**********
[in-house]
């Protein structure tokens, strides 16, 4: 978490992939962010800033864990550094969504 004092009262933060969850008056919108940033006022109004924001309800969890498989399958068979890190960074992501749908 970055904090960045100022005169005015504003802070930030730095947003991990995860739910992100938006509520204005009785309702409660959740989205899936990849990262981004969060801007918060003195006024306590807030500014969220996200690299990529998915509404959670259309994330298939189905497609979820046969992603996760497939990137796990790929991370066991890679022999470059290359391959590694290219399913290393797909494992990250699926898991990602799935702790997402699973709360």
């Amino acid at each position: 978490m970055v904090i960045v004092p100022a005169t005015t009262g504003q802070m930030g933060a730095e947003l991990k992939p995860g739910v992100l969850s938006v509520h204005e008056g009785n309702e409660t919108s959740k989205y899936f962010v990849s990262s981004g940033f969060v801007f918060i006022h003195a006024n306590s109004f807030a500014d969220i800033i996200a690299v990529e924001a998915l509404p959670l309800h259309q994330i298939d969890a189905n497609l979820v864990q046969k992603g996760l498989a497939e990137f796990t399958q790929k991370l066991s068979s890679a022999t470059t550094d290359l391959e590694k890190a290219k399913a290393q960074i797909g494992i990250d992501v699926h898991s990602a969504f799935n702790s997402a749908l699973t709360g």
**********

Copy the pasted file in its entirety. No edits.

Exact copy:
[in-house]
């Protein structure tokens, strides 16, 4: 978490992939962010800033864990550094969504 004092009262933060969850008056919108940033006022109004924001309800969890498989399958068979890190960074992501749908 970055904090960045100022005169005015504003802070930030730095947003991990995860739910992100938006509520204005009785309702409660959740989205899936990849990262981004969060801007918060003195006024306590807030500014969220996200690299990529998915509404959670259309994330298939189905497609979820046969992603996760497939990137796990790929991370066991890679022999470059290359391959590694290219399913290393797909494992990250699926898991990602799935702790997402699973709360």
């Amino acid at each position: 978490m970055v904090i960045v004092p100022a005169t005015t009262g504003q802070m930030g933060a730095e947003l991990k992939p995860g739910v992100l969850s938006v509520h204005e008056g009785n309702e409660t919108s959740k989205y899936f962010v990849s990262s981004g940033f969060v801007f918060i006022h003195a006024n306590s109004f807030a500014d969220i800033i996200a690299v990529e924001a998915l509404p959670l309800h259309q994330i298939d969890a189905n497609l979820v864990q046969k992603g996760l498989a497939e990137f796990t399958q790929k991370l066991s068979s890679a022999t470059t550094d290359l391959e590694k890190a290219k399913a290393q960074i797909g494992i990250d992501v699926h898991s990602a969504f799935n702790s997402a749908l699973t709360g």